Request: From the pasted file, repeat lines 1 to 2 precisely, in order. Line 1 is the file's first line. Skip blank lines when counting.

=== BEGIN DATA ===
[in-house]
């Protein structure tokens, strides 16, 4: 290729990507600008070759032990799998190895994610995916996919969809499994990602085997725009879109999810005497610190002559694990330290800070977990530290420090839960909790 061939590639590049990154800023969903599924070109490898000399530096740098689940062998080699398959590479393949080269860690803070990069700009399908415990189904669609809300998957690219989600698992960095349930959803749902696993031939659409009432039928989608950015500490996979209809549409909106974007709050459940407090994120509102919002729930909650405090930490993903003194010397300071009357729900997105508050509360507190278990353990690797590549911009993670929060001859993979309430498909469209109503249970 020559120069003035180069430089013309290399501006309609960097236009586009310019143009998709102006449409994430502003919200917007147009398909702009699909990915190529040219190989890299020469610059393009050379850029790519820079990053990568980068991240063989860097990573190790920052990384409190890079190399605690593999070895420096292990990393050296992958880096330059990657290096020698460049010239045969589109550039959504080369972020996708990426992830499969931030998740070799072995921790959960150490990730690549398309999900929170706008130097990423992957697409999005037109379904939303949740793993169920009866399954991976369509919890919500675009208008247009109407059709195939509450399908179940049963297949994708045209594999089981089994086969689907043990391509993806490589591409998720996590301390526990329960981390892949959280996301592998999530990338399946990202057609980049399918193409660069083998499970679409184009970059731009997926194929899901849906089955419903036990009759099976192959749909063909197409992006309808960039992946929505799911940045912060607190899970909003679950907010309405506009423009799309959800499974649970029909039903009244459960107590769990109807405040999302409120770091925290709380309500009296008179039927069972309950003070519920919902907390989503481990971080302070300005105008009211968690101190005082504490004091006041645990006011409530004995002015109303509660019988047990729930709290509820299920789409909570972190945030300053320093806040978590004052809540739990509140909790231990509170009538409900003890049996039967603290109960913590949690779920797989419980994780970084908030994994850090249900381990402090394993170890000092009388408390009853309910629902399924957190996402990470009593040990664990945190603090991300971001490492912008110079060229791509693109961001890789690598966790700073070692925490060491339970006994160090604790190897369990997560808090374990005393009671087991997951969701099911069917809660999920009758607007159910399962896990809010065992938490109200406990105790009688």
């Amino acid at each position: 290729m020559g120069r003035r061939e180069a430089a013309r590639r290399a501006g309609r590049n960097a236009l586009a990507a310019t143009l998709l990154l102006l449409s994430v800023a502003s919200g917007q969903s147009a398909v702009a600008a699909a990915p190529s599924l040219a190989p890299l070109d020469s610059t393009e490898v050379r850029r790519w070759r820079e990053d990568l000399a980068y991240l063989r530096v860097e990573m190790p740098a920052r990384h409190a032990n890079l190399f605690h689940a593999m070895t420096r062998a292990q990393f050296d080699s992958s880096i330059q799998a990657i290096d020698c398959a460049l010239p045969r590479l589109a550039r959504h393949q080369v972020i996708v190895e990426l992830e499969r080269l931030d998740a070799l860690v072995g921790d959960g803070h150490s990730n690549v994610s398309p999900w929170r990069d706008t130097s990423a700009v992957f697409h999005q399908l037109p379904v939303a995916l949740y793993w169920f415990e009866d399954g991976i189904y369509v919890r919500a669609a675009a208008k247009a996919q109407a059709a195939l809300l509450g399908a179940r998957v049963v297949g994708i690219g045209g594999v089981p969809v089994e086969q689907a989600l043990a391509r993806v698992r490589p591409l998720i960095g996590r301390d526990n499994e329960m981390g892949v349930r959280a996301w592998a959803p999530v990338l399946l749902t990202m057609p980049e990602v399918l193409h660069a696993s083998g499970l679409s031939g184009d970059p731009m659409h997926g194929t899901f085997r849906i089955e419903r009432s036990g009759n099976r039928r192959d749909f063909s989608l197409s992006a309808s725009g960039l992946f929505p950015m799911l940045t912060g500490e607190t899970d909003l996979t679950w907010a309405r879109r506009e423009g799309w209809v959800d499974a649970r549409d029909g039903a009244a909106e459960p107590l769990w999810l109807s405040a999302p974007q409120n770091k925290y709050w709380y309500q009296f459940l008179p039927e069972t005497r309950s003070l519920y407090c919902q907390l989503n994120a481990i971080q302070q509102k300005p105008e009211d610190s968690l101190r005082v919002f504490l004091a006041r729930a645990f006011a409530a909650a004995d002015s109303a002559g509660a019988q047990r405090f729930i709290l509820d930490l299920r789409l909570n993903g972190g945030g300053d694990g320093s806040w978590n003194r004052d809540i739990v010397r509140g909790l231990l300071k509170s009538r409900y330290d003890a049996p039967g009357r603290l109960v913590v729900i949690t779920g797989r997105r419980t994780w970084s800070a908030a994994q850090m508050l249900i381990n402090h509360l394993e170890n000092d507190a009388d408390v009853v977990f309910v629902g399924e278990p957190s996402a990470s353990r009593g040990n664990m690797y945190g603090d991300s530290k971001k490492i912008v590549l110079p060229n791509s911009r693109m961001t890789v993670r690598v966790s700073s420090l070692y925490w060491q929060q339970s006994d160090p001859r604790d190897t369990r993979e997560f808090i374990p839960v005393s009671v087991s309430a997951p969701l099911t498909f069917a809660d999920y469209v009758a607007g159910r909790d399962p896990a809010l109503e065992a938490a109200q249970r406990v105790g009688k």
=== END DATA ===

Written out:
[in-house]
């Protein structure tokens, strides 16, 4: 290729990507600008070759032990799998190895994610995916996919969809499994990602085997725009879109999810005497610190002559694990330290800070977990530290420090839960909790 061939590639590049990154800023969903599924070109490898000399530096740098689940062998080699398959590479393949080269860690803070990069700009399908415990189904669609809300998957690219989600698992960095349930959803749902696993031939659409009432039928989608950015500490996979209809549409909106974007709050459940407090994120509102919002729930909650405090930490993903003194010397300071009357729900997105508050509360507190278990353990690797590549911009993670929060001859993979309430498909469209109503249970 020559120069003035180069430089013309290399501006309609960097236009586009310019143009998709102006449409994430502003919200917007147009398909702009699909990915190529040219190989890299020469610059393009050379850029790519820079990053990568980068991240063989860097990573190790920052990384409190890079190399605690593999070895420096292990990393050296992958880096330059990657290096020698460049010239045969589109550039959504080369972020996708990426992830499969931030998740070799072995921790959960150490990730690549398309999900929170706008130097990423992957697409999005037109379904939303949740793993169920009866399954991976369509919890919500675009208008247009109407059709195939509450399908179940049963297949994708045209594999089981089994086969689907043990391509993806490589591409998720996590301390526990329960981390892949959280996301592998999530990338399946990202057609980049399918193409660069083998499970679409184009970059731009997926194929899901849906089955419903036990009759099976192959749909063909197409992006309808960039992946929505799911940045912060607190899970909003679950907010309405506009423009799309959800499974649970029909039903009244459960107590769990109807405040999302409120770091925290709380309500009296008179039927069972309950003070519920919902907390989503481990971080302070300005105008009211968690101190005082504490004091006041645990006011409530004995002015109303509660019988047990729930709290509820299920789409909570972190945030300053320093806040978590004052809540739990509140909790231990509170009538409900003890049996039967603290109960913590949690779920797989419980994780970084908030994994850090249900381990402090394993170890000092009388408390009853309910629902399924957190996402990470009593040990664990945190603090991300971001490492912008110079060229791509693109961001890789690598966790700073070692925490060491339970006994160090604790190897369990997560808090374990005393009671087991997951969701099911069917809660999920009758607007159910399962896990809010065992938490109200406990105790009688």